Oh, the other question. Yes, Icynene does make a slow-cure formula that expands far slower than the regular formula. It is designed for use in retrofit situations where a hole is drilled in the wall and the foam is shot into the wall cavities. It generally takes overnight to fully expand and cure.



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Yes. You said it back to me exactly as I'm seeing. I don't think I was explaining this succinctly in my previous posts.

I'm thinking that this is a very strange operation. We just don't get that kind of weather very often; like about 5 days a year. I'm going to simply monitor this for a while & see what turns out.

I also think you're right about retrofit foam; if I shoot the wall up w/out removing the vapor barrier, I think I could make it much, much worse.

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One thing; I thought icynene was an air/thermal barrier, not a moisture barrier, i.e., water can pass through it(?)....

Good catch Kurt. In my hastily typed reply I misspoke (can you do that on a message board?). I should have written "fill the cavity with a sprayed foam insulation like icynene that makes its own continuous air barrier and vapor retarder. I know that many of you guys know your stuff and I post here because I am learning and glad that I can count on you guys at TIJ to make sure I get it right! I have more time now than I had when I first posted, so here's what I think is happening.

The wall profile you described from exterior to interior is as follows: solid masonry, 1.5 inch stud cavity filled with poorly installed fiberglass insulation, vapor barrier, drywall. Summer conditions: hot humid air on the outside, cooler drier air conditioned air on the inside. The temperature inside the home is below the dew point of the outside air. Heat wants to move toward cold, and wherever it can find air as it moves, it carries the water vapor along with it (as long as it doesn't hit a vapor barrier).

Now you had a prolonged period of hot & humid weather. During these conditions a temperature gradient forms in the wall such that as the air (carrying the water vapor) inside the wall cools down, it passes through the dew point on the exterior side of the vapor barrier, condensing inside the wall cavity. In short, Chicago's climate for a period of time became like the climate for the southeastern US.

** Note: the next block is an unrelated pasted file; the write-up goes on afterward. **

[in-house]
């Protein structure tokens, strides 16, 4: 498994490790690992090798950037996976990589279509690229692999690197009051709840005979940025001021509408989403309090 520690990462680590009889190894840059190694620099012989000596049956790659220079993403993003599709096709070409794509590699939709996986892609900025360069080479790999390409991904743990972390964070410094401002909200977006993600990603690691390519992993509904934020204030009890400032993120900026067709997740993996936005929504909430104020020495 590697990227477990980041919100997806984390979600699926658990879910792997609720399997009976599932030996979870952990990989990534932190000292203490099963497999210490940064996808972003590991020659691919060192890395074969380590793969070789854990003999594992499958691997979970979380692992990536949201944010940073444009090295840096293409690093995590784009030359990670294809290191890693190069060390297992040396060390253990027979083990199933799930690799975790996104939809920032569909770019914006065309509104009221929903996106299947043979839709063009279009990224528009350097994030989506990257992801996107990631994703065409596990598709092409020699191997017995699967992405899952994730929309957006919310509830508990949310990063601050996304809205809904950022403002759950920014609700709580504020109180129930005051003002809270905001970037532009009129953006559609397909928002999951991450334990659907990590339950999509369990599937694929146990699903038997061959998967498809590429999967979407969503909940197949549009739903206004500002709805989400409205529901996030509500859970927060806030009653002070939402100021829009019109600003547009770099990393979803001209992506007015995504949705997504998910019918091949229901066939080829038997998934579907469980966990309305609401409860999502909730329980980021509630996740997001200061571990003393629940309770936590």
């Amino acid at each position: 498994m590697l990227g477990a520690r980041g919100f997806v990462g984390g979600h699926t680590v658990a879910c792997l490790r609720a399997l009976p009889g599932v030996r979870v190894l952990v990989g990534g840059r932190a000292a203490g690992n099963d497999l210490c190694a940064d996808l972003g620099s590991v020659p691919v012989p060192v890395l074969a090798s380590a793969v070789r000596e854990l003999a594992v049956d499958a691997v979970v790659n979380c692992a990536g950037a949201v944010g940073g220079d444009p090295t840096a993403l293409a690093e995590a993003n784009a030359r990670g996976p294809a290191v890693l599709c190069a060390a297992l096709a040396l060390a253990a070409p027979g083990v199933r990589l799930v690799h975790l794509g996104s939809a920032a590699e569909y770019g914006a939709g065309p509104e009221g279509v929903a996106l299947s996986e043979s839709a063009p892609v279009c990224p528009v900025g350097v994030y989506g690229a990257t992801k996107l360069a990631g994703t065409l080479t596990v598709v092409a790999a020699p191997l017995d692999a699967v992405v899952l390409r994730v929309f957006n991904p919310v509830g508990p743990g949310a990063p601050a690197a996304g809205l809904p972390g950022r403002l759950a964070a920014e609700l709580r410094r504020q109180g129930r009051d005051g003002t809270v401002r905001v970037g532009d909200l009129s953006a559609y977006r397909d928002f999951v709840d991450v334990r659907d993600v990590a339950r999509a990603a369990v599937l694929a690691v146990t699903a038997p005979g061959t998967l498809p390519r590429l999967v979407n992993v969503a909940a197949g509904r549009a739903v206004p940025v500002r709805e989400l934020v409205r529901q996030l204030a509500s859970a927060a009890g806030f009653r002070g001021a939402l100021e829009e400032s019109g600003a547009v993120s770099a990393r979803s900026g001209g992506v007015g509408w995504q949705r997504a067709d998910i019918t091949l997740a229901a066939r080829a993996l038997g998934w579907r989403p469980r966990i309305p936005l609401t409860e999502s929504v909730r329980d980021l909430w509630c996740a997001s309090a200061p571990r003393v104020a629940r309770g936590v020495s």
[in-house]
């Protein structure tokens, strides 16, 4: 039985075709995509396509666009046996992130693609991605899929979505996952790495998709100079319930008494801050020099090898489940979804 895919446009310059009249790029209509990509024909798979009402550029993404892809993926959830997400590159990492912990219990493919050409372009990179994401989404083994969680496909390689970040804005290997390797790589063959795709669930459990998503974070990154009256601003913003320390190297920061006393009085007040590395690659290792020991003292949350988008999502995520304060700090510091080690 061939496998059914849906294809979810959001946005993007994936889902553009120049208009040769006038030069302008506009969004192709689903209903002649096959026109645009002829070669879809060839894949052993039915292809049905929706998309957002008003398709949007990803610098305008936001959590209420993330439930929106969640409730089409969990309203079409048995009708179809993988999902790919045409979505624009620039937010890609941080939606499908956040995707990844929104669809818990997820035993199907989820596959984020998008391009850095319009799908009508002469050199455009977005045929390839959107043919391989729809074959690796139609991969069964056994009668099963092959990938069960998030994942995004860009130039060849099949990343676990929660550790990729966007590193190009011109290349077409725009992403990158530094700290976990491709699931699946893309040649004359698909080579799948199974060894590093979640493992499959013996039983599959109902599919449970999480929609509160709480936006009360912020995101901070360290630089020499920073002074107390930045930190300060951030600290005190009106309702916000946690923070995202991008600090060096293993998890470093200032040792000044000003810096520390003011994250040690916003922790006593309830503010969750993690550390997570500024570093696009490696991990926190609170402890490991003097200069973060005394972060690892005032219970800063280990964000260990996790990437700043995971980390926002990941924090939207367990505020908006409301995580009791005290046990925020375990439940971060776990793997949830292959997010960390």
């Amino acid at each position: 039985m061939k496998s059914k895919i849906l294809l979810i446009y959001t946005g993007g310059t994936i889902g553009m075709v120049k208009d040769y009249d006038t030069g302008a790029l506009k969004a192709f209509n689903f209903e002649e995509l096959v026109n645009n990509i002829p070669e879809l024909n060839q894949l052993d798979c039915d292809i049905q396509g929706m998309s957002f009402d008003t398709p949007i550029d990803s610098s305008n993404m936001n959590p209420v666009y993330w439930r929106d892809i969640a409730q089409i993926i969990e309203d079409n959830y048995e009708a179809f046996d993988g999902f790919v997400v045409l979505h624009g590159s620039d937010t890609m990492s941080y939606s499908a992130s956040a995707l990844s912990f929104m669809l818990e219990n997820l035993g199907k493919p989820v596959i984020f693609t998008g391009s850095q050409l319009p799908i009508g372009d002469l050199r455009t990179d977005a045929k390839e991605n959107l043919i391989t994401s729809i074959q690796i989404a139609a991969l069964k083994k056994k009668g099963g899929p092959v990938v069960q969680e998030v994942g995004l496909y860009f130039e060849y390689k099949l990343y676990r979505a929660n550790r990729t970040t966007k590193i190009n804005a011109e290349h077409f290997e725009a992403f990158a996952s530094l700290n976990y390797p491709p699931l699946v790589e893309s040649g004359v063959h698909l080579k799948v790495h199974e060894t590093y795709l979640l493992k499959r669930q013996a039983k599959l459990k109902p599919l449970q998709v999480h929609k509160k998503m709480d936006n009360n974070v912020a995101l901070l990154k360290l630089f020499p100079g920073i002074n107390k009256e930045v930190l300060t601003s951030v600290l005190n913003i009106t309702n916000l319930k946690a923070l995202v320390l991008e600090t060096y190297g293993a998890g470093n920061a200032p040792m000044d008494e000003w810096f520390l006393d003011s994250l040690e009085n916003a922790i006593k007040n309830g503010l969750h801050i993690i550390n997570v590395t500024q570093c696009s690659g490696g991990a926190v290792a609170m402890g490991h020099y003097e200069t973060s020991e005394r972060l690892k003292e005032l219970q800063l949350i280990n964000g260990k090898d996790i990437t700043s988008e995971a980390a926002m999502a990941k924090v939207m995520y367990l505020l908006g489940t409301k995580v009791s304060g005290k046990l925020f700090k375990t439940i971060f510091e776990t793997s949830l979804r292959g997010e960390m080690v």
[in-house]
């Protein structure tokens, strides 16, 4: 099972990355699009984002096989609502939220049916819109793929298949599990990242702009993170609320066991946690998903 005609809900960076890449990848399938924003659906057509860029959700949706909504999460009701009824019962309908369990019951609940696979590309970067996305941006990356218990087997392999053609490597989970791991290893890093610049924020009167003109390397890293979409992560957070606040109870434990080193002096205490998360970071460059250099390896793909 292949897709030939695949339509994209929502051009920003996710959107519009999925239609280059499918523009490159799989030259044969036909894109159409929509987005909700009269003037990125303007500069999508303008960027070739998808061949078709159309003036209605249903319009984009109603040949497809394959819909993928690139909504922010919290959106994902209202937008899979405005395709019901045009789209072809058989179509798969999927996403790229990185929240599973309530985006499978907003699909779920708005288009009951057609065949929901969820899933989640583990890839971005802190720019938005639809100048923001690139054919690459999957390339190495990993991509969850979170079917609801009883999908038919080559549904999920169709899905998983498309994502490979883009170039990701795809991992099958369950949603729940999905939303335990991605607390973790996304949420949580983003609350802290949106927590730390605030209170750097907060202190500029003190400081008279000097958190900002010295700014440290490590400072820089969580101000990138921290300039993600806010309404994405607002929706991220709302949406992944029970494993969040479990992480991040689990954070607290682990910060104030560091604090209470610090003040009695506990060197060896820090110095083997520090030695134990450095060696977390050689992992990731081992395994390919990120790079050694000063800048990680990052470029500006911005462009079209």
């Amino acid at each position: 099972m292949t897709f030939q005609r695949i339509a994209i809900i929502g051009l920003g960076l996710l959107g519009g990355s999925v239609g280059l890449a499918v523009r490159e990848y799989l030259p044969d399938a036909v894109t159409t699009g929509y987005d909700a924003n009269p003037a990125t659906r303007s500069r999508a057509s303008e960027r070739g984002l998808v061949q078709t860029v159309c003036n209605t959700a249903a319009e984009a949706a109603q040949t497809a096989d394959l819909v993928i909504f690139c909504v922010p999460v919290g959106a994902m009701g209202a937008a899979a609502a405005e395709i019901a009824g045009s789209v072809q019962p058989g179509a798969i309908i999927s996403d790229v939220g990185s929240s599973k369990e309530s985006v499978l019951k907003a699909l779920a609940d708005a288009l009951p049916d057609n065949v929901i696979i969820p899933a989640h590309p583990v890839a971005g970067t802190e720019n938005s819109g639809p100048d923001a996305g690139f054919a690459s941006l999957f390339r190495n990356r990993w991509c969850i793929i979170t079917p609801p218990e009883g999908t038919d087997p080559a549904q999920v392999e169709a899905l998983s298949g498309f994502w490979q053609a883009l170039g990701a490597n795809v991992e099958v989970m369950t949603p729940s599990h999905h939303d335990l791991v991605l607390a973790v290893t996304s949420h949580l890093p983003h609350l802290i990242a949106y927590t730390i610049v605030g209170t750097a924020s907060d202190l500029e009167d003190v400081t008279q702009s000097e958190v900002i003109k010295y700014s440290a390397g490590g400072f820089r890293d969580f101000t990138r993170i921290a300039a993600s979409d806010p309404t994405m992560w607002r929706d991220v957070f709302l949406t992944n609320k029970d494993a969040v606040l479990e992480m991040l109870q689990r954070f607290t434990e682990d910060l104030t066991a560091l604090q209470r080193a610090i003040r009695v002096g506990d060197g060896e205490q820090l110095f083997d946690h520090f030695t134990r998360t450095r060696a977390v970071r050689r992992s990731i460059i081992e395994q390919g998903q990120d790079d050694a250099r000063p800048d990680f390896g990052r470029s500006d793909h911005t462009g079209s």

The problem now becomes one of limiting air flow inside the wall cavity, and moving the dew point to a location where if condensation forms it cannot damage the building materials and the water still has a way to get back out of the wall so the wall assembly can dry.

Air movement is by far the most prevalent way that water vapor moves through the building assembly, although it can also move by diffusion if the vapor gradient is great enough to overcome whatever is resisting it. Diffusion doesn't usually become a big factor unless you are dealing with extreme cold climates or below grade conditions. Sprayed polyurethane foam blocks air movement and does it well by filling voids and sticking to the building materials, and it has a greater R value per inch than fiberglass.

Icynene is an open cell foam that has an R value of about 3.6 per inch, Icynene does not stop vapor movement but it slows it down (about 16 perms at 3" thickness). A good thing about Icynene is that if water vapor NEEDs to move through it, it can, and it can dry out if it does get wet. There are other polyurethane formulations that can bring the R value up to about 7 per inch, and/or are more effective blocking vapor or moisture movement. If you go the foam route, I recommend you consult with a contractor that specializes in spray foam insulation to help you select the formulation (density and open vs closed cell) that is most cost effective to meet your needs.

Injection into the cavity could be done but I think you want to take the existing fiberglass and vapor barrier out before you put in the foam.